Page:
Study 1 Overview (Trivedi et al)
Objective: This observational quality improvement study aimed to evaluate the discharge communication practices in internal medicine services at 2 urban academic teaching hospitals, specifically focusing on patient education and counseling in 6 key discharge communication domains.
Design: Observations were conducted over a 13-month period from September 2018 through October 2019, following the Standards for Quality Improvement Reporting Excellence (SQUIRE) guidelines.
Setting and participants: The study involved a total of 33 English- and Spanish-speaking patients purposefully selected from the “discharge before noon” list at 2 urban tertiary-care teaching hospitals. A total of 155 observation hours were accumulated, with an average observation time of 4.7 hours per patient on the day of discharge.
Main outcome measures: The study assessed 6 discharge communication domains: (1) the name and function of medication changes, (2) the purpose of postdischarge appointments, (3) disease self-management, (4) red flags or warning signs for complications, (5) teach-back techniques to confirm patient understanding, and (6) staff solicitation of patient questions or concerns.
Main results: The study found several gaps in discharge communication practices. Among the 29 patients with medication changes, 28% were not informed about the name and basic function of the changes, while 59% did not receive counseling on the purpose for the medication change. In terms of postdischarge appointments, 48% of patients were not told the purpose of these appointments. Moreover, 54% of patients did not receive counseling on self-management of their primary discharge diagnosis or other diagnoses, and 73% were not informed about symptom expectations or the expected course of their illness after leaving the hospital. Most patients (82%) were not counseled on red-flag signs and symptoms that should prompt immediate return to care.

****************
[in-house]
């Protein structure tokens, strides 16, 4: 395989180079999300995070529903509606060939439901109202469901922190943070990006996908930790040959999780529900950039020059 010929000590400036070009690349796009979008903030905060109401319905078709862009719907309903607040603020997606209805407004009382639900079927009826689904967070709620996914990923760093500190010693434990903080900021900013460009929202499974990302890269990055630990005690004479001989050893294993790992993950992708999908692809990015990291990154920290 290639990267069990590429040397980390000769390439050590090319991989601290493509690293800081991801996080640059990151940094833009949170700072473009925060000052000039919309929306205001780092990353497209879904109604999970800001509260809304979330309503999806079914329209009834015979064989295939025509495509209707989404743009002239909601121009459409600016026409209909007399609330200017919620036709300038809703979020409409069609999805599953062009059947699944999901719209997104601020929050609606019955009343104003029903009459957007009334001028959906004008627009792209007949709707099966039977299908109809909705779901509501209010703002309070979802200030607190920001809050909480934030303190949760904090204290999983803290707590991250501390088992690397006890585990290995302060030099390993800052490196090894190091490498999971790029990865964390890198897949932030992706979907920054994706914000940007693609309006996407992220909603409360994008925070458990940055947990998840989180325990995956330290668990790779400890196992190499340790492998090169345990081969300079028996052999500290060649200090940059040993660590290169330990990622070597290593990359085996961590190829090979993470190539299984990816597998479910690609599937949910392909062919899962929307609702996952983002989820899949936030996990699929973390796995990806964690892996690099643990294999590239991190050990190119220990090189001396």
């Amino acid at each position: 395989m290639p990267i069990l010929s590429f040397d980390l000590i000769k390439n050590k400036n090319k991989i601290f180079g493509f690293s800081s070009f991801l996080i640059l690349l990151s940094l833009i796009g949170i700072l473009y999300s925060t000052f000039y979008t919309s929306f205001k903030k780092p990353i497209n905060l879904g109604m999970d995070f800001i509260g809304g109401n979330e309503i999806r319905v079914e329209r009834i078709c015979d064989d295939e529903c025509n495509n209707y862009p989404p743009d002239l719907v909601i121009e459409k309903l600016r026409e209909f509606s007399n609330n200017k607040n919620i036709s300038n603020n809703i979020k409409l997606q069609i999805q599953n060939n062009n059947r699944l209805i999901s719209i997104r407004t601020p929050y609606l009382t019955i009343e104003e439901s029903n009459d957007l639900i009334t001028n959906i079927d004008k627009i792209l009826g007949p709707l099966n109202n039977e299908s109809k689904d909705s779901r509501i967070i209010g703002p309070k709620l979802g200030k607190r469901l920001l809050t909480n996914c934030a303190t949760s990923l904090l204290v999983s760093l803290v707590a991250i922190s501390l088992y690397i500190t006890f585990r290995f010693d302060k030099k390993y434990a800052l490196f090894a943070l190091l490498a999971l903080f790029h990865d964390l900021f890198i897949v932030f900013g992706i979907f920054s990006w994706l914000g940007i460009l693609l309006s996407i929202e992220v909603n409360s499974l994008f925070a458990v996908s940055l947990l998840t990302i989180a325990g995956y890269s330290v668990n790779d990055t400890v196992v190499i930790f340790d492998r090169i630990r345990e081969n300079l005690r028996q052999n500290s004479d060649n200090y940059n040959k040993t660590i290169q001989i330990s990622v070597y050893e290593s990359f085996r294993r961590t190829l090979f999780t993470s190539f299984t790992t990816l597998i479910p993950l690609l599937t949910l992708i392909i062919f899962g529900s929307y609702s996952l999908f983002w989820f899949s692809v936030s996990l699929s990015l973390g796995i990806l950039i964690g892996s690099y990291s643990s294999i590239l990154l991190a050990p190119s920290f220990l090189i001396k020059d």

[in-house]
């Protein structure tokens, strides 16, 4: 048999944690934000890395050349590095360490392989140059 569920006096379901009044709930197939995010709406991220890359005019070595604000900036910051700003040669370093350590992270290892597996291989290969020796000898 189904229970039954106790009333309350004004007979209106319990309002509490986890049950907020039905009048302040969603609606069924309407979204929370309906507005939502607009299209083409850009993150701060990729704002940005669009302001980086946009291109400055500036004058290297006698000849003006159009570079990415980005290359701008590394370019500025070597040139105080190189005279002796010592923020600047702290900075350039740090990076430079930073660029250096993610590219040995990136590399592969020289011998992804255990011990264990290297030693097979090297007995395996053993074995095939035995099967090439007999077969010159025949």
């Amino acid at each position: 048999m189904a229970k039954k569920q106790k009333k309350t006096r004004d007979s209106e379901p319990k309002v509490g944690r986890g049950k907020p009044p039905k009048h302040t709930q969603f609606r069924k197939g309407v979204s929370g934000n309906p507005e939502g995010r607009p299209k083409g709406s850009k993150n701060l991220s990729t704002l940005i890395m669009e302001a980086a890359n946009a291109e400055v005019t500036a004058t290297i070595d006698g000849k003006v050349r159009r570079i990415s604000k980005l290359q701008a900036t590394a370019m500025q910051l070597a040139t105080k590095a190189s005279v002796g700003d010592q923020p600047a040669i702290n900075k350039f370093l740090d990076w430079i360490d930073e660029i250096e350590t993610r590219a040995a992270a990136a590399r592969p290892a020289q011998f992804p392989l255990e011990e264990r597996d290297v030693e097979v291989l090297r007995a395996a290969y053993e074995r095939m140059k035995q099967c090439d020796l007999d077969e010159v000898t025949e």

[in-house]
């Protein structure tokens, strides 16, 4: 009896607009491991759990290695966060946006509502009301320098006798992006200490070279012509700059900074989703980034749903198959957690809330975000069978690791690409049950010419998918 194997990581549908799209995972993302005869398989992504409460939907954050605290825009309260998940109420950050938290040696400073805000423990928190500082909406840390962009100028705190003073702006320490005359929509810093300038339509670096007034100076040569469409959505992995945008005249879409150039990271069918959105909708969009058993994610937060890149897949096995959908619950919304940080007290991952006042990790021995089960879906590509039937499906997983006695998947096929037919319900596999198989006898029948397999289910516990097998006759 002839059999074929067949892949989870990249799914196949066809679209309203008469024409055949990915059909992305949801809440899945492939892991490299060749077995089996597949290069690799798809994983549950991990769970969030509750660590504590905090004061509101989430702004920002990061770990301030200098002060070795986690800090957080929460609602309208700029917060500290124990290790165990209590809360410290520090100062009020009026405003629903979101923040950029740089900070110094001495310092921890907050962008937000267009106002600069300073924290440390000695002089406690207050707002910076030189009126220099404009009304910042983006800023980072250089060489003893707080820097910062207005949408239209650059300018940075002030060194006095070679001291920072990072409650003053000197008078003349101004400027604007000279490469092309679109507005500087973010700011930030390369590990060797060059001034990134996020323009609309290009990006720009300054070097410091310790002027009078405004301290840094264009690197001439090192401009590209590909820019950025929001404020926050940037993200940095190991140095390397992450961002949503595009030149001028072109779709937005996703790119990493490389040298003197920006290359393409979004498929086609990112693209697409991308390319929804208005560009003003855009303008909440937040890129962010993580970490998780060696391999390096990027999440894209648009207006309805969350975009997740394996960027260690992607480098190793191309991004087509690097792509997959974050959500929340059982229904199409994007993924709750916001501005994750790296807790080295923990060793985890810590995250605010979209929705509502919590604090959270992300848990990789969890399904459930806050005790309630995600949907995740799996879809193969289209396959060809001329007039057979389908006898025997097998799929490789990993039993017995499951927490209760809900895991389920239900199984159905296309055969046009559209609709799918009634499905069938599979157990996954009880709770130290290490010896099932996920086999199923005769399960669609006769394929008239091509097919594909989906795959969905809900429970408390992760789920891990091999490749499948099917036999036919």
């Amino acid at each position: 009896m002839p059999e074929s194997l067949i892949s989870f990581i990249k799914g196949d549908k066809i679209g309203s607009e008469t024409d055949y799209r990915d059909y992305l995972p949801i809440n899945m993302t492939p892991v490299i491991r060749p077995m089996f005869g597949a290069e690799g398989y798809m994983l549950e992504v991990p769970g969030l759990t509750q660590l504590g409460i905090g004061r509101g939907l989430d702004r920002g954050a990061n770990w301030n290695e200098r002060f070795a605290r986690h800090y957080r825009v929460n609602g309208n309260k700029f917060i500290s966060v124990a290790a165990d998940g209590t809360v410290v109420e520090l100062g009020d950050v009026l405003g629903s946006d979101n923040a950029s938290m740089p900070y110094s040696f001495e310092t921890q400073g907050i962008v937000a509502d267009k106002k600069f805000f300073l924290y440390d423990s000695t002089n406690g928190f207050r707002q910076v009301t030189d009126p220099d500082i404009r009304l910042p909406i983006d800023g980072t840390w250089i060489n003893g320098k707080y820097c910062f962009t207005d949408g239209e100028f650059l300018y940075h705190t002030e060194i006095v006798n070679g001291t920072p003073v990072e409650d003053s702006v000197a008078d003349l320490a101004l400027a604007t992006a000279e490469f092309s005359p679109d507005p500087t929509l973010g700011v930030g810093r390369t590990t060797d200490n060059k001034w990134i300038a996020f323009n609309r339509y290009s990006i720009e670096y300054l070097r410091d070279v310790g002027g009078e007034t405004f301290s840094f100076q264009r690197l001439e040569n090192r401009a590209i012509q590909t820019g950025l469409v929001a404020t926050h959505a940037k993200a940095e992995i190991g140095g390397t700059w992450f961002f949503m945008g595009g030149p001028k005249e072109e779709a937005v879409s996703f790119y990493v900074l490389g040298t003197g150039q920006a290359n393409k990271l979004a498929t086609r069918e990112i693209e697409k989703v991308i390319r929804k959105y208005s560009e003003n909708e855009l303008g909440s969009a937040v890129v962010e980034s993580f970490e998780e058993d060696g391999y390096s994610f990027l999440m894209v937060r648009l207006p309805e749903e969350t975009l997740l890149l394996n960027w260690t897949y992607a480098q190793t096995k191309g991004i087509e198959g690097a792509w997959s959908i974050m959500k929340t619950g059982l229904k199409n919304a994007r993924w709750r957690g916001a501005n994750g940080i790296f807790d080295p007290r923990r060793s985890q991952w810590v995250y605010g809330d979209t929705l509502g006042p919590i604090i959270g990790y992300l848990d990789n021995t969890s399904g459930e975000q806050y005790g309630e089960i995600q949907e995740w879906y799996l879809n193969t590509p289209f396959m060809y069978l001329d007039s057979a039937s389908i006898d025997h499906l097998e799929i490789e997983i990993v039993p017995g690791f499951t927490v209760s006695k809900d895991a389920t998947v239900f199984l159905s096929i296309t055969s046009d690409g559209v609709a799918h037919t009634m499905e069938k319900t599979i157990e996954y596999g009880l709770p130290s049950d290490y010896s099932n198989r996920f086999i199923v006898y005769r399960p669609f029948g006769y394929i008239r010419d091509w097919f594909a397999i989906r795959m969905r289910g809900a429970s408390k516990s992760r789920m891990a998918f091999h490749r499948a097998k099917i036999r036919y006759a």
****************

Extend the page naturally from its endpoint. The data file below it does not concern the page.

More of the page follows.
Teach-back techniques, which are critical for ensuring patient understanding, were used in only 3% of cases, and 85% of patients were not asked by health care providers if there might be barriers to following the care plan. Less than half (42%) of the patients were asked if they had any questions, with most questions being logistical and often deferred to another team member or met with uncertainty. Of note, among the 33 patients, only 2 patients received extensive information that covered 5 or 6 out of 6 discharge communication domains.
The study found variable roles in who communicated what aspects of discharge education, with most domains being communicated in an ad hoc manner and no clear pattern of responsibility. However, 2 exceptions were observed: nurses were more likely to provide information about new or changed medications and follow-up appointments, and the only example of teach-back was conducted by an attending physician.
Conclusion: The study highlights a significant need for improved discharge techniques to enhance patient safety and quality of care upon leaving the hospital. Interventions should focus on increasing transparency in patient education and understanding, clarifying assumptions of roles among the interprofessional team, and implementing effective communication strategies and system redesigns that foster patient-centered discharge education. Also, the study revealed that some patients received more robust discharge education than others, indicating systemic inequality in the patient experience. Further studies are needed to explore the development and assessment of such interventions to ensure optimal patient outcomes and equal care following hospital discharge.